James Hyerczyk
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WTI and Brent Crude Oil

U.S. West Texas Intermediate and international-benchmark Brent crude oil futures finished higher last week, but after an upbeat performance at the start, the bullishness faded late in the week as OPEC+ failed to reach a new output agreement as expected on July 1.

Both futures contracts were supported throughout the week on expectations of increasing oil demand as economies in the U.S. and Europe continued to reopen. However, new concerns over fuel demand in parts of Asia arose as the highly contagious COVID-19 Delta variant surged.

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Last week, September WTI crude oil futures settled at $74.36, up $1.03 or +1.40% and September Brent crude oil closed at $76.17, up $0.79 or +1.04%.

The markets were also supported by another drawdown in weekly crude oil inventories. Gasoline inventories also fell in the U.S. amid increased transportation and travel. In other news, U.S. energy firms added oil and natural gas rigs for a third time in four weeks. The oil and gas rig count, and early indicator of future output, rose by 5 to 475 in the week to July 2, its highest since April 2020, energy services firm Baker Hughes Co. said in its closely followed report on Friday.

Weekly Forecast

WTI and Brent crude oil moved to multi-year highs early last week even as reports surfaced that OPEC+ would increase output by 2 million barrels per day starting in August. This was because bullish investors had expected a higher number.

Nonetheless, gains were capped after the United Arab Emirates blocked a deal, which could delay plans to pump more oil through the end of the year. By the end of the week, talks between oil ministers had resumed.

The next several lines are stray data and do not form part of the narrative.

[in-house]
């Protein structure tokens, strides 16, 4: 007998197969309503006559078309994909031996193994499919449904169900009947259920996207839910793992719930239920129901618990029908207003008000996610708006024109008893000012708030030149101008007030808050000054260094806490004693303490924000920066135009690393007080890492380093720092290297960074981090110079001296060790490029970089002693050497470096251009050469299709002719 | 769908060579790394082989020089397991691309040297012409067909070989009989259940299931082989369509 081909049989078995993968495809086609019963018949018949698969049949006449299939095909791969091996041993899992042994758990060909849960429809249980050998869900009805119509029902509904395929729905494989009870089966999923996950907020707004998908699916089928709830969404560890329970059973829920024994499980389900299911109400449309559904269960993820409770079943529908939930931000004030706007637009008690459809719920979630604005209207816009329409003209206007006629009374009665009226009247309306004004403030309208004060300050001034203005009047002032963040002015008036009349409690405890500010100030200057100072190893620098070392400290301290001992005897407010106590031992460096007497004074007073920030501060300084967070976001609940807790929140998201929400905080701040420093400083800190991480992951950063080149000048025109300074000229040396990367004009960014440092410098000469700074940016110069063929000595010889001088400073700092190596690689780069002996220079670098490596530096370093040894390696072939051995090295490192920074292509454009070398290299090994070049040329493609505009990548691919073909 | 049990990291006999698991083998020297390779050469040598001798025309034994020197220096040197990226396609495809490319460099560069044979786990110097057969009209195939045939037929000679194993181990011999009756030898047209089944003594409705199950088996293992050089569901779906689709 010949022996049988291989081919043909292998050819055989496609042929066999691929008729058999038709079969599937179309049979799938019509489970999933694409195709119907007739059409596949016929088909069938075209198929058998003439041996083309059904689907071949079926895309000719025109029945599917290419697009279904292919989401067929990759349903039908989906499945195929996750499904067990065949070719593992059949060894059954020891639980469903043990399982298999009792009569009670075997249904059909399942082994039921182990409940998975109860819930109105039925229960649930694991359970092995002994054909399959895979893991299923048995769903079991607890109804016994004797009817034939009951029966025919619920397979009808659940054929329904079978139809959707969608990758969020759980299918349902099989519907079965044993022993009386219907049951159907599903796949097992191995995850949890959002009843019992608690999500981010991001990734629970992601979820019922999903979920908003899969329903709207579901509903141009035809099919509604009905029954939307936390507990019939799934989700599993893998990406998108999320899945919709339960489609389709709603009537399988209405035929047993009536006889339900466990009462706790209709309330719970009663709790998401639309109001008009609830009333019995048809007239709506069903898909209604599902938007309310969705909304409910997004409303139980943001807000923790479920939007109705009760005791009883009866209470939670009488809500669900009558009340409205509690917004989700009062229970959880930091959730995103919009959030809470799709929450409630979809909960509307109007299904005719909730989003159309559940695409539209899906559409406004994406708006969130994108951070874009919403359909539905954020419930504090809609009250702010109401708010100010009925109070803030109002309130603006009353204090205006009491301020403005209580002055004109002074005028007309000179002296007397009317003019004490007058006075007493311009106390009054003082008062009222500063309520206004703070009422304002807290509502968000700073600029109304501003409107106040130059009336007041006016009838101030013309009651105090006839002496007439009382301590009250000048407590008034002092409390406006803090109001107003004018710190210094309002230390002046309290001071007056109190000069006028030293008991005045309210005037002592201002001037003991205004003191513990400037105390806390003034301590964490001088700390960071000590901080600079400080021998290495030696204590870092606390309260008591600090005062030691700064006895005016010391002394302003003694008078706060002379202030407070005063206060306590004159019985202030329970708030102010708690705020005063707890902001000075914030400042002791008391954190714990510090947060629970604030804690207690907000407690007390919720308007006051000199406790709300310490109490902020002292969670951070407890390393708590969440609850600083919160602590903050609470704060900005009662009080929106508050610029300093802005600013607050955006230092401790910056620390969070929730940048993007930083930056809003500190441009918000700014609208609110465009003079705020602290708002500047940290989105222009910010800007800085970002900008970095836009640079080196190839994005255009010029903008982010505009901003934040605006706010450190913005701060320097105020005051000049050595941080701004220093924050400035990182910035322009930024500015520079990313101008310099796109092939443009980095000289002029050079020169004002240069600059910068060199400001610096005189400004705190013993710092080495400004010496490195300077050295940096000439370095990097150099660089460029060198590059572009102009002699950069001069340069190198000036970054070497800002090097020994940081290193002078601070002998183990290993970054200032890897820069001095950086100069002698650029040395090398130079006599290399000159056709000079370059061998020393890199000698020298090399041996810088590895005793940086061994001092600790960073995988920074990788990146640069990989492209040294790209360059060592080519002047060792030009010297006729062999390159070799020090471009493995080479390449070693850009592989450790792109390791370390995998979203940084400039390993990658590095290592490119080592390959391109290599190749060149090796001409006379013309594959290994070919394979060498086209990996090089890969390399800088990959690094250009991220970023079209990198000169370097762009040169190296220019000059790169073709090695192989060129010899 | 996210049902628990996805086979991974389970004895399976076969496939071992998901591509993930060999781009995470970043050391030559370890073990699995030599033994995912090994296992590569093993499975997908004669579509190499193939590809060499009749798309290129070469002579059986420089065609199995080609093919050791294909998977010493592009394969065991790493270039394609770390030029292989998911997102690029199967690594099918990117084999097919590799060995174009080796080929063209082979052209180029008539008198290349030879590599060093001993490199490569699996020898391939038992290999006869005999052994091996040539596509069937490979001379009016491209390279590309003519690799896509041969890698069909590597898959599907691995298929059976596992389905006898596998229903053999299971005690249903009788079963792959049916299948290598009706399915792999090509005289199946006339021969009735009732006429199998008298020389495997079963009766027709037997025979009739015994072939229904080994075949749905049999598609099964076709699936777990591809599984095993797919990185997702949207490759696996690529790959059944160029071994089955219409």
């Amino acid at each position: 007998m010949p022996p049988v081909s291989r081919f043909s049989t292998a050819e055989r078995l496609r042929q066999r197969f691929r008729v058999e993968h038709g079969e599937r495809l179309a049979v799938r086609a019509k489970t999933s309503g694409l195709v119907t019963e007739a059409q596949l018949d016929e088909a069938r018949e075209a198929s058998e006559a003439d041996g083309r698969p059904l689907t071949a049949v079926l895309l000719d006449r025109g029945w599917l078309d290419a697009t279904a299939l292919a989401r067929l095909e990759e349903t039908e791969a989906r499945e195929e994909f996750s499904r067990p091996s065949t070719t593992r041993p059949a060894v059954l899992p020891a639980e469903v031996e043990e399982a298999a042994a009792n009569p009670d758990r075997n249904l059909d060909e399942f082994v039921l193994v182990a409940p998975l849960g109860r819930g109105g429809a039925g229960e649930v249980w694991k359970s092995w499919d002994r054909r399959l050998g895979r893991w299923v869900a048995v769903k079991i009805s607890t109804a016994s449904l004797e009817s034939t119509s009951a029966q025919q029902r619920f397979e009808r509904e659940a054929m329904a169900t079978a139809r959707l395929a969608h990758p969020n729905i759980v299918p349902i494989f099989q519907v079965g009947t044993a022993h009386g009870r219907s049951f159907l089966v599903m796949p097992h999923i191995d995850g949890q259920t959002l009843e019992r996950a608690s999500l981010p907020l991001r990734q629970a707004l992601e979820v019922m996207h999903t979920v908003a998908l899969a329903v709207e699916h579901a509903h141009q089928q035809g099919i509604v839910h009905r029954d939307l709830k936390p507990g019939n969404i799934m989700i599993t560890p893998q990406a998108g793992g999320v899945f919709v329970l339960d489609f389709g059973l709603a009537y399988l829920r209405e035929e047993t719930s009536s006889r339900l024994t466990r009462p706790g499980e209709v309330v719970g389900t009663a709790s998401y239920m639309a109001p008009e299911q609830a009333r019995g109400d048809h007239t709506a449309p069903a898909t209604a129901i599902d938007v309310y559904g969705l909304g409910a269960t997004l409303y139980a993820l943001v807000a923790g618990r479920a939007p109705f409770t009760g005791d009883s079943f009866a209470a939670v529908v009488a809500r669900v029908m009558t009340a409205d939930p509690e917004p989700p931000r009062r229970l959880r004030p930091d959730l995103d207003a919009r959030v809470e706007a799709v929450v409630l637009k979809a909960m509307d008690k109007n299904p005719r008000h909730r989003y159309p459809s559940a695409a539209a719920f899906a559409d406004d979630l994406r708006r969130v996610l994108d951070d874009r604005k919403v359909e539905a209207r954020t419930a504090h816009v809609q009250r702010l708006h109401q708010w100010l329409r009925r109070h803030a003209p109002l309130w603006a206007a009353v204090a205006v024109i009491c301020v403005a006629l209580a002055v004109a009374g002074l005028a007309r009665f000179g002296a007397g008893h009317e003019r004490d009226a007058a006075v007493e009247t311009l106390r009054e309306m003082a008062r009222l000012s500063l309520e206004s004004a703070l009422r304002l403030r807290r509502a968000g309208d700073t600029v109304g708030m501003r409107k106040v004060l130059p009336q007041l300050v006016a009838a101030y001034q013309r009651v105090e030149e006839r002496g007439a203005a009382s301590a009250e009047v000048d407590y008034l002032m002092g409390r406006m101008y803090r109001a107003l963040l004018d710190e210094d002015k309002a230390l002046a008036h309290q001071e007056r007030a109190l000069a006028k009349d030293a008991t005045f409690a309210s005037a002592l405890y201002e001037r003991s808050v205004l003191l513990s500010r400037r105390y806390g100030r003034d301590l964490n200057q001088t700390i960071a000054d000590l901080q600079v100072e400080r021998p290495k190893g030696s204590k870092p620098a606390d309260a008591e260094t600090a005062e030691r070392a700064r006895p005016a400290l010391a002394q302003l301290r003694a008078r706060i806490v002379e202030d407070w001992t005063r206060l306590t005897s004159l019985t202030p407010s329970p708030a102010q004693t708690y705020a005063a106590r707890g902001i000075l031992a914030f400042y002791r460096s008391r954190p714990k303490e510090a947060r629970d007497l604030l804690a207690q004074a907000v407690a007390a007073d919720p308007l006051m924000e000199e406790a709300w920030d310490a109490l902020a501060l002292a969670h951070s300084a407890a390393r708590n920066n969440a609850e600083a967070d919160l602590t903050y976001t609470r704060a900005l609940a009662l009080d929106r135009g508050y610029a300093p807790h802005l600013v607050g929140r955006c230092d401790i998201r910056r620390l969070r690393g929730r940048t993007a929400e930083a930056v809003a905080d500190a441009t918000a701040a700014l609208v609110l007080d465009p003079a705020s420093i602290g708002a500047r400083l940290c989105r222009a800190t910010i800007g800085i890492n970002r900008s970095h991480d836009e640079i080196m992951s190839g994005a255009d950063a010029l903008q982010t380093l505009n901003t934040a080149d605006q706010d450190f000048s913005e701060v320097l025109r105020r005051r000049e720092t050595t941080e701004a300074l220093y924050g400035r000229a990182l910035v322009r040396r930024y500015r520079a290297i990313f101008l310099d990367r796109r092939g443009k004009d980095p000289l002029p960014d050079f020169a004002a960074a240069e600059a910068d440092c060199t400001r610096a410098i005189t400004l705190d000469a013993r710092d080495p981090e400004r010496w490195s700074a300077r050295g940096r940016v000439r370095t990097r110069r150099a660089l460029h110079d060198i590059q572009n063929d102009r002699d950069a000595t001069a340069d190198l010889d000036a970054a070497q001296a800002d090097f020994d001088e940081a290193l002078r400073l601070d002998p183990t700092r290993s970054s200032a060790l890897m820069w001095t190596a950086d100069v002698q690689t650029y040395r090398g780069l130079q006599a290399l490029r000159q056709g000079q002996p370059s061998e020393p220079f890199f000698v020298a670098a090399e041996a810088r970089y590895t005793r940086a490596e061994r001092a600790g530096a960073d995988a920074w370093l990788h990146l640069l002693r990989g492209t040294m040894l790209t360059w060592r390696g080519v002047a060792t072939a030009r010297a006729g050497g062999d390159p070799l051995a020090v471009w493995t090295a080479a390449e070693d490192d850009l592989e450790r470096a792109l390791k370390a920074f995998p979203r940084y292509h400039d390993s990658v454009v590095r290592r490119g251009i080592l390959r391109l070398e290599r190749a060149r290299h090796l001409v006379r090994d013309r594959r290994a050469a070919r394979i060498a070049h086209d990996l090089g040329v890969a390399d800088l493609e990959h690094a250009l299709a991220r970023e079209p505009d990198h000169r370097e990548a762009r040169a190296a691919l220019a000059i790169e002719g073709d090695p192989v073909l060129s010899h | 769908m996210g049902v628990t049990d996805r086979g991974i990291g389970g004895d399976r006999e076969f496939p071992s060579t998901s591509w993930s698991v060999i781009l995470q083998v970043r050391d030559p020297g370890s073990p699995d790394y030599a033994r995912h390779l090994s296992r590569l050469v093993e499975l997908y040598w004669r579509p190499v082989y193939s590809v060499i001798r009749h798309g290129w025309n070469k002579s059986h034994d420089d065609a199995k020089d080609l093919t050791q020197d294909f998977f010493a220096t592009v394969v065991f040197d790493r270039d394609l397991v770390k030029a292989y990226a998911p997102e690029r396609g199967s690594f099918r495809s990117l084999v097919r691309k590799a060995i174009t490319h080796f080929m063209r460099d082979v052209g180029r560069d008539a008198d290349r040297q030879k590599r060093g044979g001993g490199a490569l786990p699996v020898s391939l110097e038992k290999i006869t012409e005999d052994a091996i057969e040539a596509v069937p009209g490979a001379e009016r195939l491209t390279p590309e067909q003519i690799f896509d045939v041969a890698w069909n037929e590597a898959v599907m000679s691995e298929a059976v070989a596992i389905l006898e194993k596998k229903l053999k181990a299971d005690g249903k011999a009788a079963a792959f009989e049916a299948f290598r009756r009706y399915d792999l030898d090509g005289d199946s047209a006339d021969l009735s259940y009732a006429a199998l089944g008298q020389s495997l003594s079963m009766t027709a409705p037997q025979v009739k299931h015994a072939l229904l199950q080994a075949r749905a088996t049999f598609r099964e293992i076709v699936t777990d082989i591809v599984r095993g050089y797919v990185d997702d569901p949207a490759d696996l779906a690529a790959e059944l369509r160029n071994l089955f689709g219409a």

This is the issue that could determine the direction of the markets this week. OPEC+ is meeting again after UAE opposed the proposals, saying it wanted its quota to be higher, sources said. The long rally in prices could be undermined if OPEC+ nations go their separate ways and add to supply as they see it.

There are some fears in the market that an escalation of the stalemate could lead to the demise of OPEC+. If this occurs, prices could plunge, very similar to when Russia “left” OPEC+ in March 2020.

“We’re in wait-and-see mode here with OPEC,” said John Kilduff, partner at Again Capital in New York. “We’ll have to see where the Saudis want to come out in terms of holding the group together.”

Look for volatility throughout the week especially if Saudi Arabia and the UAE continue to knock heads over oil output levels.

For a look at all of today’s economic events, check out our economic calendar.
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